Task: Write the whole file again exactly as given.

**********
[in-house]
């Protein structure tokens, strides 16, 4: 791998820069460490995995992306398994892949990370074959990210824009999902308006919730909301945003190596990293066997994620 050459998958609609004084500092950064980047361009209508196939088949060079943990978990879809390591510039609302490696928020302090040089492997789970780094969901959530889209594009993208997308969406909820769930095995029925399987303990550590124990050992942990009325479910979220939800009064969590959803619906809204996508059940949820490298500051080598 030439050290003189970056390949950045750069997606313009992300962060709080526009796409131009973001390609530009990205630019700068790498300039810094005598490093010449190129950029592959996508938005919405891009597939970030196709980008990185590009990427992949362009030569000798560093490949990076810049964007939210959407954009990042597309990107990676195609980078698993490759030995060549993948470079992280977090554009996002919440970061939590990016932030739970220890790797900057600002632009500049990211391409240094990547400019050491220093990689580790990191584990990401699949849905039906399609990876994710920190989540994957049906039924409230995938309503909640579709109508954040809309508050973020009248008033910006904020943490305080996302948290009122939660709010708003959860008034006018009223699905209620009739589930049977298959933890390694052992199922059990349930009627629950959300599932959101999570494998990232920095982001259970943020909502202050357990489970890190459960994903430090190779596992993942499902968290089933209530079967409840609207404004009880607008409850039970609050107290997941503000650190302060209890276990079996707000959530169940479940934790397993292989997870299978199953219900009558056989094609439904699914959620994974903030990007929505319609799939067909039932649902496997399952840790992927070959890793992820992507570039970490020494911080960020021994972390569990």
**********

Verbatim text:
[in-house]
């Protein structure tokens, strides 16, 4: 791998820069460490995995992306398994892949990370074959990210824009999902308006919730909301945003190596990293066997994620 050459998958609609004084500092950064980047361009209508196939088949060079943990978990879809390591510039609302490696928020302090040089492997789970780094969901959530889209594009993208997308969406909820769930095995029925399987303990550590124990050992942990009325479910979220939800009064969590959803619906809204996508059940949820490298500051080598 030439050290003189970056390949950045750069997606313009992300962060709080526009796409131009973001390609530009990205630019700068790498300039810094005598490093010449190129950029592959996508938005919405891009597939970030196709980008990185590009990427992949362009030569000798560093490949990076810049964007939210959407954009990042597309990107990676195609980078698993490759030995060549993948470079992280977090554009996002919440970061939590990016932030739970220890790797900057600002632009500049990211391409240094990547400019050491220093990689580790990191584990990401699949849905039906399609990876994710920190989540994957049906039924409230995938309503909640579709109508954040809309508050973020009248008033910006904020943490305080996302948290009122939660709010708003959860008034006018009223699905209620009739589930049977298959933890390694052992199922059990349930009627629950959300599932959101999570494998990232920095982001259970943020909502202050357990489970890190459960994903430090190779596992993942499902968290089933209530079967409840609207404004009880607008409850039970609050107290997941503000650190302060209890276990079996707000959530169940479940934790397993292989997870299978199953219900009558056989094609439904699914959620994974903030990007929505319609799939067909039932649902496997399952840790992927070959890793992820992507570039970490020494911080960020021994972390569990």